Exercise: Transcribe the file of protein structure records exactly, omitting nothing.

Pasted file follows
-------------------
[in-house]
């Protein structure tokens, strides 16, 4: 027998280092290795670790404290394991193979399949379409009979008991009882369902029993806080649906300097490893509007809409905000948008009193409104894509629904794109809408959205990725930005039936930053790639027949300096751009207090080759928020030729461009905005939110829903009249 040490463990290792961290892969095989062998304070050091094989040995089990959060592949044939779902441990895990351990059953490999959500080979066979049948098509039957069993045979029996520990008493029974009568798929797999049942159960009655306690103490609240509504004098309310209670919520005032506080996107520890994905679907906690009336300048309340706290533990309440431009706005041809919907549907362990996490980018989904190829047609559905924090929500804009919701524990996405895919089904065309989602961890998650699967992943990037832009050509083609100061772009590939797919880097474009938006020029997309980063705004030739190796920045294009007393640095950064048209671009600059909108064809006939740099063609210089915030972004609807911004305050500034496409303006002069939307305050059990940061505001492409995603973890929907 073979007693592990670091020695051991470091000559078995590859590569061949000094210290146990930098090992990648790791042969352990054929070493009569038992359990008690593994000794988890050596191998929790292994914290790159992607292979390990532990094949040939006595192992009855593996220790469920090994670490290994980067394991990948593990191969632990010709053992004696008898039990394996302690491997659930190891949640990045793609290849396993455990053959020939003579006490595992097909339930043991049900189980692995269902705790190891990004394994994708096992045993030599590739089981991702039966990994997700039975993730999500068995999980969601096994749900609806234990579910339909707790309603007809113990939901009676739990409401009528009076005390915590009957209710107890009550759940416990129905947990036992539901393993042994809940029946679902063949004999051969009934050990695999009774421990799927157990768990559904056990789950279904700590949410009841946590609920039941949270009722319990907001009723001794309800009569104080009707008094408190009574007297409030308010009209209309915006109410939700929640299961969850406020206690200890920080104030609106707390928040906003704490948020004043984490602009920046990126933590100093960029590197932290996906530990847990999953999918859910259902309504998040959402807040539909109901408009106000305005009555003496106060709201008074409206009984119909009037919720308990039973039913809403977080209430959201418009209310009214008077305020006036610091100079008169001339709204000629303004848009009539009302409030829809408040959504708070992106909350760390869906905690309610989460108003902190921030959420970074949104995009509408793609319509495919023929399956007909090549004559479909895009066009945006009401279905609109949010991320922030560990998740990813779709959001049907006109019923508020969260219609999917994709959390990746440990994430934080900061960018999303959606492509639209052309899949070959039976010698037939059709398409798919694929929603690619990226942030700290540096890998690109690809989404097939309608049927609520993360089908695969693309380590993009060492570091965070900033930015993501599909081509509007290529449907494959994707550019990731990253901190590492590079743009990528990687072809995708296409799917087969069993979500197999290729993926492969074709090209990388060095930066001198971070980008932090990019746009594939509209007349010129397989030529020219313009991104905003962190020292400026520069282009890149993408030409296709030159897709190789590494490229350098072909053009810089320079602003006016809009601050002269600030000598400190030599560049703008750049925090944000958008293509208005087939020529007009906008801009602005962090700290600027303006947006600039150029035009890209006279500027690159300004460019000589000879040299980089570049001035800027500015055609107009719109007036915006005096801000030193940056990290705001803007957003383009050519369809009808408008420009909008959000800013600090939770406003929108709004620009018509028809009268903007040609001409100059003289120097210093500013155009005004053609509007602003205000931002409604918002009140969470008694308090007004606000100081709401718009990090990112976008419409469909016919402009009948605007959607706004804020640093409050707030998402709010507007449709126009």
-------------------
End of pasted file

[in-house]
């Protein structure tokens, strides 16, 4: 027998280092290795670790404290394991193979399949379409009979008991009882369902029993806080649906300097490893509007809409905000948008009193409104894509629904794109809408959205990725930005039936930053790639027949300096751009207090080759928020030729461009905005939110829903009249 040490463990290792961290892969095989062998304070050091094989040995089990959060592949044939779902441990895990351990059953490999959500080979066979049948098509039957069993045979029996520990008493029974009568798929797999049942159960009655306690103490609240509504004098309310209670919520005032506080996107520890994905679907906690009336300048309340706290533990309440431009706005041809919907549907362990996490980018989904190829047609559905924090929500804009919701524990996405895919089904065309989602961890998650699967992943990037832009050509083609100061772009590939797919880097474009938006020029997309980063705004030739190796920045294009007393640095950064048209671009600059909108064809006939740099063609210089915030972004609807911004305050500034496409303006002069939307305050059990940061505001492409995603973890929907 073979007693592990670091020695051991470091000559078995590859590569061949000094210290146990930098090992990648790791042969352990054929070493009569038992359990008690593994000794988890050596191998929790292994914290790159992607292979390990532990094949040939006595192992009855593996220790469920090994670490290994980067394991990948593990191969632990010709053992004696008898039990394996302690491997659930190891949640990045793609290849396993455990053959020939003579006490595992097909339930043991049900189980692995269902705790190891990004394994994708096992045993030599590739089981991702039966990994997700039975993730999500068995999980969601096994749900609806234990579910339909707790309603007809113990939901009676739990409401009528009076005390915590009957209710107890009550759940416990129905947990036992539901393993042994809940029946679902063949004999051969009934050990695999009774421990799927157990768990559904056990789950279904700590949410009841946590609920039941949270009722319990907001009723001794309800009569104080009707008094408190009574007297409030308010009209209309915006109410939700929640299961969850406020206690200890920080104030609106707390928040906003704490948020004043984490602009920046990126933590100093960029590197932290996906530990847990999953999918859910259902309504998040959402807040539909109901408009106000305005009555003496106060709201008074409206009984119909009037919720308990039973039913809403977080209430959201418009209310009214008077305020006036610091100079008169001339709204000629303004848009009539009302409030829809408040959504708070992106909350760390869906905690309610989460108003902190921030959420970074949104995009509408793609319509495919023929399956007909090549004559479909895009066009945006009401279905609109949010991320922030560990998740990813779709959001049907006109019923508020969260219609999917994709959390990746440990994430934080900061960018999303959606492509639209052309899949070959039976010698037939059709398409798919694929929603690619990226942030700290540096890998690109690809989404097939309608049927609520993360089908695969693309380590993009060492570091965070900033930015993501599909081509509007290529449907494959994707550019990731990253901190590492590079743009990528990687072809995708296409799917087969069993979500197999290729993926492969074709090209990388060095930066001198971070980008932090990019746009594939509209007349010129397989030529020219313009991104905003962190020292400026520069282009890149993408030409296709030159897709190789590494490229350098072909053009810089320079602003006016809009601050002269600030000598400190030599560049703008750049925090944000958008293509208005087939020529007009906008801009602005962090700290600027303006947006600039150029035009890209006279500027690159300004460019000589000879040299980089570049001035800027500015055609107009719109007036915006005096801000030193940056990290705001803007957003383009050519369809009808408008420009909008959000800013600090939770406003929108709004620009018509028809009268903007040609001409100059003289120097210093500013155009005004053609509007602003205000931002409604918002009140969470008694308090007004606000100081709401718009990090990112976008419409469909016919402009009948605007959607706004804020640093409050707030998402709010507007449709126009």